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3 14159MP

Namespace or no Namespace ??

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If I #include <iostream> I need to type std::cout, cin, ect.... or use namespace std If I #include <iostream.h> I don't have to do either one. It seems that using namespace std will save me from typing "std::" 1000 times, but not everyone is using it. One web site even said that including the using namespace std line turned off namespaces. If I'm rambling it is early and I'm confused on this subject. Since the only universal good is the Kraby Patty. What are the pro and con of each one?

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Original post by 3 14159MP
If I #include <iostream.h>


iostream.h is a pre-standard header. It is not supported by all compilers, and may (and generally will) have contents that are different from those of iostream.

Quote:
It seems that using namespace std will save me from typing "std::" 1000 times, but not everyone is using it. One web site even said that including the using namespace std line turned off namespaces.


using namespace std; does not turn off namespaces, it merely performs using std::X; for all named entities X within the std:: namespace, including those that you will not use. The problem is that this may create name collisions. For instance, std::vector may collide with your 2D vector class. If the name collision occurs for a class which you don't even care about (but was included because of the using namespace std; anyway), it can be annoying.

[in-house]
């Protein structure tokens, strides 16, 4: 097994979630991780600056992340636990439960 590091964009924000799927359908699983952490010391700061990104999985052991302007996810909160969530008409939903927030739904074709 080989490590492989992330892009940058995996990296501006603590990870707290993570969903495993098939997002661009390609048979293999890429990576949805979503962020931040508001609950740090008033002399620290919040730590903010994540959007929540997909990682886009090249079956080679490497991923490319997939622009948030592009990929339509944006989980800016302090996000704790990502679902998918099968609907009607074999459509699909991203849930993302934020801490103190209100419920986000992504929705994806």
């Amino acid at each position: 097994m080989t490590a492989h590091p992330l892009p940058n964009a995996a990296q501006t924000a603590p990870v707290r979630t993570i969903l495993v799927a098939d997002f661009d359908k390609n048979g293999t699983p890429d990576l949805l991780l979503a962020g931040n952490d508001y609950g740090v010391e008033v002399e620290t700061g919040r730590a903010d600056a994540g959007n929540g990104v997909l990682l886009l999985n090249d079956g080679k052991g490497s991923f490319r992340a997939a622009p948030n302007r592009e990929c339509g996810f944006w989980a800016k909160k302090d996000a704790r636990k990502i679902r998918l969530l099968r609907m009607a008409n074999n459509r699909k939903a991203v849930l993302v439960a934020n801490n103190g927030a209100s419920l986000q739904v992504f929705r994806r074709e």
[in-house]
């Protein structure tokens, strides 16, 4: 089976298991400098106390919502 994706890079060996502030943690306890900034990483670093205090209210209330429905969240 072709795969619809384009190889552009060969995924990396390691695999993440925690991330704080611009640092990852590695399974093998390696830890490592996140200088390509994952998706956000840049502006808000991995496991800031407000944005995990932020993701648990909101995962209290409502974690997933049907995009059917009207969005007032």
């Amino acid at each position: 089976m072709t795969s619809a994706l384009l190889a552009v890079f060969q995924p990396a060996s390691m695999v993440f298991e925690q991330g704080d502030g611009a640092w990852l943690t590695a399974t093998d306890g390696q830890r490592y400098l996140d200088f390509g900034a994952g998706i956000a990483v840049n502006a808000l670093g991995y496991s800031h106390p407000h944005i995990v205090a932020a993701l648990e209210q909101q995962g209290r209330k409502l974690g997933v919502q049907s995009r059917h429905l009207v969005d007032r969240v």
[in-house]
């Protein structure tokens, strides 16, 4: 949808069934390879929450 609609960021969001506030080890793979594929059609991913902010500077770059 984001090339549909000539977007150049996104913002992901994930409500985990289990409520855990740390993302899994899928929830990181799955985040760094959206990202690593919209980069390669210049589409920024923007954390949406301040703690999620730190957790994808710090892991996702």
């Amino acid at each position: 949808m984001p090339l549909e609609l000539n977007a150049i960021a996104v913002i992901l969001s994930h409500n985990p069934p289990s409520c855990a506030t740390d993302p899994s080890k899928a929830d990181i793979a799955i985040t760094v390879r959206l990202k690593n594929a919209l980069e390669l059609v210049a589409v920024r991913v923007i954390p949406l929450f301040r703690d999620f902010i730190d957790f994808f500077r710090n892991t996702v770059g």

It is in general preferred to only use the objects that you need, for instance starting off your file/function with using std::cout; and the like. On the other hand, I find that the std:: prefix adds to readability in many cases, especially with the algorithm header, since the reader knows that it's a standard library function which he may recognize, so in most cases I even leave them around. They also make my typing simpler with IntelliSense.

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